Today Wealthsimple announced it is selling it’s block of US accounts to US-based robo-advisor Betterment, and will no longer support US accounts. While there’s not a lot of commentary to read around the strategic rationale, it exemplifies a core design principle that we see among fintech winners: it’s better to focus on someone than everyone.
Doubling down on the Canadian consumer will allow Wealthsimple to tailor their experience to Canadians without the complications of serving the needs of two very different countries in terms of regulatory bodies, legislation, products and tax implications. Their recent move into tax planning software (through the acquisition Canadian software company SimpleTax) is consistent with a strategy of building a diverse product platform aimed at a specific geography.
Tackling new countries is likely best served with a dedicated focus, and the financial services sector happens to be one of the toughest ones in which to break new geographic ground. Revolut’s lengthy approach to expanding to Canada illustrates this.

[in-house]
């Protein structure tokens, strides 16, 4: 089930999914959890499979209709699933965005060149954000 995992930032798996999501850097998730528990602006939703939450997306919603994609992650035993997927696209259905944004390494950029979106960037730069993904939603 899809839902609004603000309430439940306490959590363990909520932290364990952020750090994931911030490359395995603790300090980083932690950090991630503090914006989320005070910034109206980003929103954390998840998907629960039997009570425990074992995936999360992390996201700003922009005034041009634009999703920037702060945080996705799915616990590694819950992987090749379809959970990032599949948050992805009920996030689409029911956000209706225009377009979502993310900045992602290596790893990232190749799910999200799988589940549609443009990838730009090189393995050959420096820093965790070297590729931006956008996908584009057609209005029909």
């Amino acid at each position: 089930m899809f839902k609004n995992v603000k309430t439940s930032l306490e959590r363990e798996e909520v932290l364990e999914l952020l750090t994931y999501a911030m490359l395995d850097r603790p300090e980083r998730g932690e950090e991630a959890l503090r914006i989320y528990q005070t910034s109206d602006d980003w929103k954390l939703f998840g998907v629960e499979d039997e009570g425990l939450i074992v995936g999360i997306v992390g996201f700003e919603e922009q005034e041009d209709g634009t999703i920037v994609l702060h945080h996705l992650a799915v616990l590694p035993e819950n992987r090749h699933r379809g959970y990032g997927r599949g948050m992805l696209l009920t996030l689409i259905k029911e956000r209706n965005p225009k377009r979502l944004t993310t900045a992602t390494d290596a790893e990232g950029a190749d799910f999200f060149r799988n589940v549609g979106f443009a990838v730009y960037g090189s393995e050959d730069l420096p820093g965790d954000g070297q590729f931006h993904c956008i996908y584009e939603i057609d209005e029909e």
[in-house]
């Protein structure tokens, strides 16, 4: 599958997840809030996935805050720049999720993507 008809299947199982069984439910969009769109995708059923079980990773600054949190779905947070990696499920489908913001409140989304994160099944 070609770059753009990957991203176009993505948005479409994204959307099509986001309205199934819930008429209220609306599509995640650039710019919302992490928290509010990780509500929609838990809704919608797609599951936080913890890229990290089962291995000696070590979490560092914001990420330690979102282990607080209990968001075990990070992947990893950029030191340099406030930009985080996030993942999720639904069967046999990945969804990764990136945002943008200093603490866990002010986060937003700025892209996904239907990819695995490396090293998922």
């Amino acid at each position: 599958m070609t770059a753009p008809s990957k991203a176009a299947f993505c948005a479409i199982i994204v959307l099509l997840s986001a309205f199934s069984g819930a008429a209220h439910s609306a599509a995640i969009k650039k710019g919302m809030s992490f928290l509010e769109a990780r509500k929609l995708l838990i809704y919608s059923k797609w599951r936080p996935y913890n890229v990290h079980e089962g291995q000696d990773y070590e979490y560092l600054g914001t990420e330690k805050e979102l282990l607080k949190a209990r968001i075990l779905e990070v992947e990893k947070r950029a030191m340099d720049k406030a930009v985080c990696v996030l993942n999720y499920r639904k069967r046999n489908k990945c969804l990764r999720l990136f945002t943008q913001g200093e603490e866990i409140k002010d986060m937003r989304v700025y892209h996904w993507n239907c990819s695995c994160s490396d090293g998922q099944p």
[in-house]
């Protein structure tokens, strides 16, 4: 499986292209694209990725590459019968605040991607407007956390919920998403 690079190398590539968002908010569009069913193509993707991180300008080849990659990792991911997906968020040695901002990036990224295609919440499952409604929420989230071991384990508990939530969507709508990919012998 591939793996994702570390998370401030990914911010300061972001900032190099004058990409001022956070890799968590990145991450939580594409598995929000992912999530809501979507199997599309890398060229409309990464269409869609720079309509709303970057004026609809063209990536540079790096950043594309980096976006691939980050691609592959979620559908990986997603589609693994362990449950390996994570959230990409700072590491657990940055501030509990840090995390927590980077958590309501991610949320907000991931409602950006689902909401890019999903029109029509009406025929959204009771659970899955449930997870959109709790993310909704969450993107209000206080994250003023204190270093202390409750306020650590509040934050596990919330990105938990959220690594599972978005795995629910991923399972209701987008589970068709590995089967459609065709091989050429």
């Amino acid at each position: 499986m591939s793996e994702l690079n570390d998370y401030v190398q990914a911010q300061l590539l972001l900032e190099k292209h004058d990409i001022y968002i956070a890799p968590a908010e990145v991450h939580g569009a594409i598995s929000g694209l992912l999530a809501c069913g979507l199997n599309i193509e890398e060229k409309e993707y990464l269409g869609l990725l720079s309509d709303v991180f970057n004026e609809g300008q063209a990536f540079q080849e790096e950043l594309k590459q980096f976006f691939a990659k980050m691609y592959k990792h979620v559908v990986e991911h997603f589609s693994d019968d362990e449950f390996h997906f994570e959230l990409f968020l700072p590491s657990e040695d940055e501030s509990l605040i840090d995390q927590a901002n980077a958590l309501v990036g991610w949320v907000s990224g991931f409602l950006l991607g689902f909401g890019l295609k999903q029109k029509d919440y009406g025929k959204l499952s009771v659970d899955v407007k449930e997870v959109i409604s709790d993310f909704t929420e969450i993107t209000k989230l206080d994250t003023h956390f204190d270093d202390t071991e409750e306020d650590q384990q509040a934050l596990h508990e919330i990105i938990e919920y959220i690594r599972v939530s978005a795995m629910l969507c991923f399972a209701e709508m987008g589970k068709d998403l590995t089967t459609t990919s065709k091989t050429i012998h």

The withdrawal of Wealthsimple from the US market is also not entirely surprising given their ownership: Power Corporation of Canada (owner of Canada Life, among many others) has a huge 77.4% ownership stake. Power Corp. is also an investor in neobank Koho Financial, which we’ve included in our upcoming LARI Report: Digital Banking – Opening an account digitally ranges from easy to egregious.
The Toronto-based FinTech company, which provides robo-advice as well as access to financial advisors, has been rapidly expanding the product line, adding new capabilities for savings and spending, crypto investing, and now peer-to-peer payments. According to The Globe and Mail, Wealthsimple accounted for 43 percent of new trading accounts opened in January, more than any other Canadian brokerage.